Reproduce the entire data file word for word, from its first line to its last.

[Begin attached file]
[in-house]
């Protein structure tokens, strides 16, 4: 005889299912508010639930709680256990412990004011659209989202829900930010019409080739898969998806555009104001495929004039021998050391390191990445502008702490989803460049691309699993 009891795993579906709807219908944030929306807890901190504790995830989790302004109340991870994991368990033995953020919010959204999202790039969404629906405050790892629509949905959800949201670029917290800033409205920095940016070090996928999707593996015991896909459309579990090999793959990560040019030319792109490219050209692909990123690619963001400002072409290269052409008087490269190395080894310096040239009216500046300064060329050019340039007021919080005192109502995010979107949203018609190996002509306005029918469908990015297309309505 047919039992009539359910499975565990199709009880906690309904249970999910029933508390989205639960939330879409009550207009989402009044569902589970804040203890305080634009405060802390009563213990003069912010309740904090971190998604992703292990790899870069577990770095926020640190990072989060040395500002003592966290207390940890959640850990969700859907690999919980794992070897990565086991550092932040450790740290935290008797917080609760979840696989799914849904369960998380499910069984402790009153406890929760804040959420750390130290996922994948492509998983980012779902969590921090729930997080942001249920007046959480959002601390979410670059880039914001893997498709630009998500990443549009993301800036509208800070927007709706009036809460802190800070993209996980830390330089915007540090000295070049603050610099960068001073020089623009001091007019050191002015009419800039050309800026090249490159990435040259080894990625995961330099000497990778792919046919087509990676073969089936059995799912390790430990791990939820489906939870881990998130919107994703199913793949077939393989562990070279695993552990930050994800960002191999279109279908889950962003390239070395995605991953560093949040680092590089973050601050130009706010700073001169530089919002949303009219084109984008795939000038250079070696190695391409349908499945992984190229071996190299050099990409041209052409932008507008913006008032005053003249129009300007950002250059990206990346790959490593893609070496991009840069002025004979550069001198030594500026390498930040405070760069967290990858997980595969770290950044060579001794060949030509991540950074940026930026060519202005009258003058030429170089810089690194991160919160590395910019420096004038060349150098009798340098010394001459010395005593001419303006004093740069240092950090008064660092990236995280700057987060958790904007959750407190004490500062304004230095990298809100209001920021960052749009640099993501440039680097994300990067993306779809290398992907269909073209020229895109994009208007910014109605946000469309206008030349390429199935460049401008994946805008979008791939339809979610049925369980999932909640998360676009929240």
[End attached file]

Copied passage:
[in-house]
């Protein structure tokens, strides 16, 4: 005889299912508010639930709680256990412990004011659209989202829900930010019409080739898969998806555009104001495929004039021998050391390191990445502008702490989803460049691309699993 009891795993579906709807219908944030929306807890901190504790995830989790302004109340991870994991368990033995953020919010959204999202790039969404629906405050790892629509949905959800949201670029917290800033409205920095940016070090996928999707593996015991896909459309579990090999793959990560040019030319792109490219050209692909990123690619963001400002072409290269052409008087490269190395080894310096040239009216500046300064060329050019340039007021919080005192109502995010979107949203018609190996002509306005029918469908990015297309309505 047919039992009539359910499975565990199709009880906690309904249970999910029933508390989205639960939330879409009550207009989402009044569902589970804040203890305080634009405060802390009563213990003069912010309740904090971190998604992703292990790899870069577990770095926020640190990072989060040395500002003592966290207390940890959640850990969700859907690999919980794992070897990565086991550092932040450790740290935290008797917080609760979840696989799914849904369960998380499910069984402790009153406890929760804040959420750390130290996922994948492509998983980012779902969590921090729930997080942001249920007046959480959002601390979410670059880039914001893997498709630009998500990443549009993301800036509208800070927007709706009036809460802190800070993209996980830390330089915007540090000295070049603050610099960068001073020089623009001091007019050191002015009419800039050309800026090249490159990435040259080894990625995961330099000497990778792919046919087509990676073969089936059995799912390790430990791990939820489906939870881990998130919107994703199913793949077939393989562990070279695993552990930050994800960002191999279109279908889950962003390239070395995605991953560093949040680092590089973050601050130009706010700073001169530089919002949303009219084109984008795939000038250079070696190695391409349908499945992984190229071996190299050099990409041209052409932008507008913006008032005053003249129009300007950002250059990206990346790959490593893609070496991009840069002025004979550069001198030594500026390498930040405070760069967290990858997980595969770290950044060579001794060949030509991540950074940026930026060519202005009258003058030429170089810089690194991160919160590395910019420096004038060349150098009798340098010394001459010395005593001419303006004093740069240092950090008064660092990236995280700057987060958790904007959750407190004490500062304004230095990298809100209001920021960052749009640099993501440039680097994300990067993306779809290398992907269909073209020229895109994009208007910014109605946000469309206008030349390429199935460049401008994946805008979008791939339809979610049925369980999932909640998360676009929240």